• The scarf is Tencel–it’s made from wood cellulose, I think, and is very luscious and slinky. The towels are a mix of cotton and linen–it’s supposed to be super absorbent so it makes sense for towels. We have books with weave patterns, or drafts, that get us started in designing but we choose colors, etc. The possibilities are endless!

      • I did not realize that Tencel is a kind of yarn! I looked online too. this is all very interesting! Thank you for explaining and have a great weekend! Johanna

  5. I love the herringbone plaid scarf. That is such a gorgeous pattern. I think it is very interesting the way a different fiber can totally change the look of the finished product. I have learned that from knitting and crochet.

    • I think many of the lesson of using fibers would be the same from weaving to knitting to crocheting–lots of overlap! The herringbone plaid is a pattern I’m sure I’ll come back to–it’s subtle and looks very intricate but isn’t that hard to do.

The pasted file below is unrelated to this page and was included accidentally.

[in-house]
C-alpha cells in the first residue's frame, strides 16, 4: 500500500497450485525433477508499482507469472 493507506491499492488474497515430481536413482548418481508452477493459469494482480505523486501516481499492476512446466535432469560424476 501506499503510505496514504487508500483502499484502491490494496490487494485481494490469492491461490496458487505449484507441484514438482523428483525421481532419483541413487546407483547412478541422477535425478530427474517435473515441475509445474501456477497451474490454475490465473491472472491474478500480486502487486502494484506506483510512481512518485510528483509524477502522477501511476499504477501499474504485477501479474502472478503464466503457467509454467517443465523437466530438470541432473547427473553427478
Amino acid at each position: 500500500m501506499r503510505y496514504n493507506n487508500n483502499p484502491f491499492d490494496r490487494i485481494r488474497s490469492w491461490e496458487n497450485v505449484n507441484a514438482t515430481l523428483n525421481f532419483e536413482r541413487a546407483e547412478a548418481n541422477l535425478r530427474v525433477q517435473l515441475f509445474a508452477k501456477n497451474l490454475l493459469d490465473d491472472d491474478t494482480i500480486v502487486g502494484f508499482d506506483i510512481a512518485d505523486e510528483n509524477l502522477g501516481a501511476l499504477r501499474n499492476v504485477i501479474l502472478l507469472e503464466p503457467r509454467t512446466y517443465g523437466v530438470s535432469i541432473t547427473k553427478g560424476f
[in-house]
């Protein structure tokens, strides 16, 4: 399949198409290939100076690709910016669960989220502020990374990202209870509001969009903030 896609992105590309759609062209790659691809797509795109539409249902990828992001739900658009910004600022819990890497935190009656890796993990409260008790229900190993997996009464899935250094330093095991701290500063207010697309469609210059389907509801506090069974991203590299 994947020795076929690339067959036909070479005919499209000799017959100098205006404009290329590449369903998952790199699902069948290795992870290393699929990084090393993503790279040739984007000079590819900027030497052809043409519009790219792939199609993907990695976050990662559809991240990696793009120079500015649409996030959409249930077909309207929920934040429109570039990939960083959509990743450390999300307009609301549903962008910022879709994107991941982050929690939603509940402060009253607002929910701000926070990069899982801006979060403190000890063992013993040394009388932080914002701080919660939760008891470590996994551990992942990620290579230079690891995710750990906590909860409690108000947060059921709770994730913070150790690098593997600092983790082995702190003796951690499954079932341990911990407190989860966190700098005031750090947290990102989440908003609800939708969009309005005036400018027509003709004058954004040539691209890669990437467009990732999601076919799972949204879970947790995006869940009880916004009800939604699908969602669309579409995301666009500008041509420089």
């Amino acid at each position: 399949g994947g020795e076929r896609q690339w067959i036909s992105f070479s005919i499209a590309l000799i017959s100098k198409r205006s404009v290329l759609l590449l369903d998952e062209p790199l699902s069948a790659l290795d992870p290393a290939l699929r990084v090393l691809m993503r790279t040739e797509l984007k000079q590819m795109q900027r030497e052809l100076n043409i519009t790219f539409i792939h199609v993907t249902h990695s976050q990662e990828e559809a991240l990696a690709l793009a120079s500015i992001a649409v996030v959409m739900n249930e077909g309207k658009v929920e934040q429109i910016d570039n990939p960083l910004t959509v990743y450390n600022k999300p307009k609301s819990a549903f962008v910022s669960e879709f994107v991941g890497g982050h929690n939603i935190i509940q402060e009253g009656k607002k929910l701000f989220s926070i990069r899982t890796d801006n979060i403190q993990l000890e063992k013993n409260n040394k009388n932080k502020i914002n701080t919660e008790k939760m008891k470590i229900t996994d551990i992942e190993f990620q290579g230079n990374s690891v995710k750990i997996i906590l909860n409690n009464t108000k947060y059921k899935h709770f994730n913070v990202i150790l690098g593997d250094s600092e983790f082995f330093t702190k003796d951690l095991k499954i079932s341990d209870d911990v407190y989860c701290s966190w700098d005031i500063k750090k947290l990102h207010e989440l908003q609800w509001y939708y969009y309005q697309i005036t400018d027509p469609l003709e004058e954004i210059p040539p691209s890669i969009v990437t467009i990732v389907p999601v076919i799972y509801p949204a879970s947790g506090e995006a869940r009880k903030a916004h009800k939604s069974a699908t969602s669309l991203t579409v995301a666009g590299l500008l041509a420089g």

6. Your niece will be the envy of the campus wearing that gorgeous scarf. I can see the sheen in your photos…lovely!

    • I hope she wears it at all! You never know with that age group. And I think maybe I should’ve used wool–she is going to be entirely unprepared for winter in Burlington, VT!

  7. Scarf is wonderful, good job! My question is how does fabric of linen and cotton finish? Difference in shrinkage’s? I have been told by Glamakra and others that I should NOT use cotton and cottolin together. Interesting.

  8. What a beautiful scarf — and thank you for answering my question about the fiber before asked! I looked it up to confirm but was a little pleased with myself for remembering that Tencel is natural fiber.

    Lovely work, Kerry. I’m glad you’re enjoying showing us. 🙂